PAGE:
[] 'Well, these eight squares are meant to represent wooden boards or panels, I think,' said the tutor, pointing to the eight rough squares drawn on the linen. 'Wait a minute - I can hardly read some of the words. This is most fascinating, Solum lapideum - paries ligneus - and what's this - cellula - yes, cellula!'

[] The children hung on his words. 'Wooden panels!' That must mean panels somewhere at Kirrin Farm-house.

[] Mr. Roland frowned down at the old printed words. Then he sent Anne to borrow a magnifying glass from her uncle. She came back with it, and the four of them looked through the glass, seeing the words three times as clearly now.

[] 'Well,' said the tutor at last, 'as far as I can make out the direction mean this: a room facing east; eight wooden panels, with an opening somewhere to be found in that marked one; a stone floor - yes, I think that's right, a stone floor; and a cupboard. It all sounds most extraordinary and very thrilling. Where did you get this from?'

[] 'We just found it,' said Julian, after a pause. 'Oh Mr. Roland, thanks awfully. We could never have made it out by ourselves. I suppose the entrance to the Secret Way is in a room facing east then.'

[] 'It looks like it,' said Mr. Roland, poring over the linen roll again. 'Where did you say you found this?'

[] 'We didn't say,' said Dick. 'It's a secret really, you see.'

[] 'I think you might tell me,' said the tutor, looking at Dick with his brilliant blue eyes. 'I can be trusted with secrets. You've no idea how many queer secrets I know.'

[] 'Well,' said Julian, 'I don't really see why you shouldn't know where we found this, Mr. Roland. We found it at Kirrin Farm-house, in an old tobacco pouch. I suppose the Secret Way begins somewhere there! I wonder where and wherever can it lead to?'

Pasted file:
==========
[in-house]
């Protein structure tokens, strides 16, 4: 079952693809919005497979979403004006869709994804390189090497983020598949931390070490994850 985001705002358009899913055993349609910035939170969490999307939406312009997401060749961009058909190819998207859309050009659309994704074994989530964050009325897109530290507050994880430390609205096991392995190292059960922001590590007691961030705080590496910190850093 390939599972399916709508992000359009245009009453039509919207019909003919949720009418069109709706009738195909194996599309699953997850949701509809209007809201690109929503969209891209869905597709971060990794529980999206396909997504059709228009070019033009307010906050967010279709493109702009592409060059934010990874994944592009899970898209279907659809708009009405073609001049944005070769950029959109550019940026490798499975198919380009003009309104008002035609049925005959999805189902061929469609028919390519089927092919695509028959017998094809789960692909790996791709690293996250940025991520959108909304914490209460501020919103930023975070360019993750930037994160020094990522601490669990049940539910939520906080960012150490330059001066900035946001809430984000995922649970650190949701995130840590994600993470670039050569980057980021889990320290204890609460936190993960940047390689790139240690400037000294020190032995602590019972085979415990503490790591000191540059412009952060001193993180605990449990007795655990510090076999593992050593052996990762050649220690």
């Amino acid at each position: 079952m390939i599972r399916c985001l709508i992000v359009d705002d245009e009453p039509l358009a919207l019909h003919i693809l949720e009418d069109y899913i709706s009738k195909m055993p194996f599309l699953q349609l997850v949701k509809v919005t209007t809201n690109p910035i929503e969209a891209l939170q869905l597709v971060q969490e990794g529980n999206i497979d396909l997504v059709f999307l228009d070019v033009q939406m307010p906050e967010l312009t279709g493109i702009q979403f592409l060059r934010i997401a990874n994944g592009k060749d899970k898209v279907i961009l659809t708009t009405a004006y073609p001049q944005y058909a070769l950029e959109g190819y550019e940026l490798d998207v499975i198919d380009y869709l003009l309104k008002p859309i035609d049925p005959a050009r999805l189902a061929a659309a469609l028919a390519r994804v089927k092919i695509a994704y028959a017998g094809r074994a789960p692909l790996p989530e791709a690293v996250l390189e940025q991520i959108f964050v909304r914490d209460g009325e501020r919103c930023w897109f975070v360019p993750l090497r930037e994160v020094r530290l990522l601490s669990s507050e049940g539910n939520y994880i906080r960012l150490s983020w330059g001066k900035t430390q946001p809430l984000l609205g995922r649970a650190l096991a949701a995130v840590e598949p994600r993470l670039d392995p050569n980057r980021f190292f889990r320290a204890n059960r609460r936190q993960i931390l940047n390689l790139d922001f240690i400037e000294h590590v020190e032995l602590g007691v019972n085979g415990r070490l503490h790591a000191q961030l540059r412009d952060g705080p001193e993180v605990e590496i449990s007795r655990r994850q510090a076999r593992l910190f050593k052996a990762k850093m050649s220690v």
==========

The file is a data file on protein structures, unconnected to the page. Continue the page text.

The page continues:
[] 'You found it at Kirrin Farm-house!' exclaimed Mr. Roland. 'Well, well - I must say that seems to be an interesting old place. I shall have to go over there one day.'

[] Julian rolled up the piece of linen and put it into his pocket. 'Well, thank you, sir,' he said. 'You've solved a bit of the mystery for us but set us another puzzle! We must look for the entrance of the Secret Way after Christmas, when we can walk over to Kirrin Farmhouse.’

[] I'll come with you,' said Mr. Roland. 'I may be able to help a little. That is - if you don't mind me having a little share in this exciting secret.'

[] 'Well - you've been such a help in telling us what the words mean,' said Julian; 'we'd like you to come if you want to, sir.'

[] 'Yes, we would,' said Anne.

[] 'We'll go and look for the Secret Way, then,' said Mr. Roland. 'What fun we shall have, tapping round the panels, waiting for a mysterious dark entrance to appear!'

[] 'I don't suppose George will go,' Dick murmured to Julian. 'You shouldn't have said Mr. Roland could go with us, Ju. That means that old George will have to be left out of it. You know how she hates that.'

[] 'I know,' said Julian, feeling uncomfortable. 'Don't let's worry about that now though. George may feel different after Christmas. She can't keep up this kind of behaviour for ever!'